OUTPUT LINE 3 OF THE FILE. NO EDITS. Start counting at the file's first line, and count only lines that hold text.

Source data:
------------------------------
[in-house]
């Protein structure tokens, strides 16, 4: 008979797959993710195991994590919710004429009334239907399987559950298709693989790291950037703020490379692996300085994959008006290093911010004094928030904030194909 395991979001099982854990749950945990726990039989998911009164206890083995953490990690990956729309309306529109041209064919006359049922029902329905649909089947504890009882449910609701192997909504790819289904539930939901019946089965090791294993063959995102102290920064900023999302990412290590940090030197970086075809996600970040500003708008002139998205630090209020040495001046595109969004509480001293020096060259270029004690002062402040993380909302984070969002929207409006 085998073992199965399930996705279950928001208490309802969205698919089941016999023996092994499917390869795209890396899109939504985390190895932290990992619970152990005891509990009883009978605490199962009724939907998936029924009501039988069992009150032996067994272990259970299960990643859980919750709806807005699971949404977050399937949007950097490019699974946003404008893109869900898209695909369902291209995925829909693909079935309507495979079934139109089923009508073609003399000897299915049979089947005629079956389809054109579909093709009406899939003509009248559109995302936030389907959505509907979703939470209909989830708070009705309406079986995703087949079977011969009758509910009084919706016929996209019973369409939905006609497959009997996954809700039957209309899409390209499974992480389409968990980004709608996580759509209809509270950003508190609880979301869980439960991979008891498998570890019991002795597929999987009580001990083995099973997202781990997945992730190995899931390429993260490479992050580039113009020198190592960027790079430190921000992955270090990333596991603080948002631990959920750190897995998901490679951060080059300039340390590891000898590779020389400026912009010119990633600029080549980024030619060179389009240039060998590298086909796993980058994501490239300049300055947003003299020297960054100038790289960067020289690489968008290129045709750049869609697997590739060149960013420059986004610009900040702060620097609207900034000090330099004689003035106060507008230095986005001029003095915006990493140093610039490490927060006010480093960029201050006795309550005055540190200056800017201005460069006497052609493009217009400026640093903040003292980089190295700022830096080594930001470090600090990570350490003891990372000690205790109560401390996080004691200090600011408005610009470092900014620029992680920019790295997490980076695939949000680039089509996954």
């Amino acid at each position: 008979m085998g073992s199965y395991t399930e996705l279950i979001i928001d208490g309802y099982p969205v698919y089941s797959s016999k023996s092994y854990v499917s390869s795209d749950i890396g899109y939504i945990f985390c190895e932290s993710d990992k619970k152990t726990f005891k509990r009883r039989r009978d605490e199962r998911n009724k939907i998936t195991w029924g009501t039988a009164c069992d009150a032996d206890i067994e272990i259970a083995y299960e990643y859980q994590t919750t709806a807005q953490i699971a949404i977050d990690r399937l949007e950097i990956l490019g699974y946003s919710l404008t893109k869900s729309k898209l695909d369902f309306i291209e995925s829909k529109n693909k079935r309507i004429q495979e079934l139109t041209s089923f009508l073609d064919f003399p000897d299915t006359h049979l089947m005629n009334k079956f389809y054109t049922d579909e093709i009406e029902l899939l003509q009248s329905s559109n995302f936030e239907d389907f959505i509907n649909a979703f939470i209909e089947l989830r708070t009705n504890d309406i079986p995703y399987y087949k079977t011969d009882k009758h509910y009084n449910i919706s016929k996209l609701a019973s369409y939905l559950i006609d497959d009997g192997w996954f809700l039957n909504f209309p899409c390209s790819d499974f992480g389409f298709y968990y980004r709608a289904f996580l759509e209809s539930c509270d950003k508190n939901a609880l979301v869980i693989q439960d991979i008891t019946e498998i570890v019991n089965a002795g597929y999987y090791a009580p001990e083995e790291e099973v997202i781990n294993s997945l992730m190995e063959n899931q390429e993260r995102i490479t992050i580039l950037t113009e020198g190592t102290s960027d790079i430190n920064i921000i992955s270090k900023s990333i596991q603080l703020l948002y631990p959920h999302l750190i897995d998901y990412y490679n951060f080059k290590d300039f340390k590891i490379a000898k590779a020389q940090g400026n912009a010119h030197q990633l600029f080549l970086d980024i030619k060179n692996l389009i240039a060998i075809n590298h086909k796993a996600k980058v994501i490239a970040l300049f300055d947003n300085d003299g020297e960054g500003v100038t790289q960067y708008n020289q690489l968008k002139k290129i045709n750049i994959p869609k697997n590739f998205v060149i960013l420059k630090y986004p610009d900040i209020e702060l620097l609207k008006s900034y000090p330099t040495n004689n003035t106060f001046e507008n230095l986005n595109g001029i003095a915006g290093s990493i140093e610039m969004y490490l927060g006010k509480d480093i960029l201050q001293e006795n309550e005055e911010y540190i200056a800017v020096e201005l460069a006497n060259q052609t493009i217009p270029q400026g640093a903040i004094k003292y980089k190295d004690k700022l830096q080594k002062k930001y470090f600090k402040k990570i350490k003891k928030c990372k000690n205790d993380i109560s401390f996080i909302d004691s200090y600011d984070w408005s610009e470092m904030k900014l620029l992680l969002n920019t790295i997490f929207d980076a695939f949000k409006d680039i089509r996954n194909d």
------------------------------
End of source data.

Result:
């Amino acid at each position: 008979m085998g073992s199965y395991t399930e996705l279950i979001i928001d208490g309802y099982p969205v698919y089941s797959s016999k023996s092994y854990v499917s390869s795209d749950i890396g899109y939504i945990f985390c190895e932290s993710d990992k619970k152990t726990f005891k509990r009883r039989r009978d605490e199962r998911n009724k939907i998936t195991w029924g009501t039988a009164c069992d009150a032996d206890i067994e272990i259970a083995y299960e990643y859980q994590t919750t709806a807005q953490i699971a949404i977050d990690r399937l949007e950097i990956l490019g699974y946003s919710l404008t893109k869900s729309k898209l695909d369902f309306i291209e995925s829909k529109n693909k079935r309507i004429q495979e079934l139109t041209s089923f009508l073609d064919f003399p000897d299915t006359h049979l089947m005629n009334k079956f389809y054109t049922d579909e093709i009406e029902l899939l003509q009248s329905s559109n995302f936030e239907d389907f959505i509907n649909a979703f939470i209909e089947l989830r708070t009705n504890d309406i079986p995703y399987y087949k079977t011969d009882k009758h509910y009084n449910i919706s016929k996209l609701a019973s369409y939905l559950i006609d497959d009997g192997w996954f809700l039957n909504f209309p899409c390209s790819d499974f992480g389409f298709y968990y980004r709608a289904f996580l759509e209809s539930c509270d950003k508190n939901a609880l979301v869980i693989q439960d991979i008891t019946e498998i570890v019991n089965a002795g597929y999987y090791a009580p001990e083995e790291e099973v997202i781990n294993s997945l992730m190995e063959n899931q390429e993260r995102i490479t992050i580039l950037t113009e020198g190592t102290s960027d790079i430190n920064i921000i992955s270090k900023s990333i596991q603080l703020l948002y631990p959920h999302l750190i897995d998901y990412y490679n951060f080059k290590d300039f340390k590891i490379a000898k590779a020389q940090g400026n912009a010119h030197q990633l600029f080549l970086d980024i030619k060179n692996l389009i240039a060998i075809n590298h086909k796993a996600k980058v994501i490239a970040l300049f300055d947003n300085d003299g020297e960054g500003v100038t790289q960067y708008n020289q690489l968008k002139k290129i045709n750049i994959p869609k697997n590739f998205v060149i960013l420059k630090y986004p610009d900040i209020e702060l620097l609207k008006s900034y000090p330099t040495n004689n003035t106060f001046e507008n230095l986005n595109g001029i003095a915006g290093s990493i140093e610039m969004y490490l927060g006010k509480d480093i960029l201050q001293e006795n309550e005055e911010y540190i200056a800017v020096e201005l460069a006497n060259q052609t493009i217009p270029q400026g640093a903040i004094k003292y980089k190295d004690k700022l830096q080594k002062k930001y470090f600090k402040k990570i350490k003891k928030c990372k000690n205790d993380i109560s401390f996080i909302d004691s200090y600011d984070w408005s610009e470092m904030k900014l620029l992680l969002n920019t790295i997490f929207d980076a695939f949000k409006d680039i089509r996954n194909d």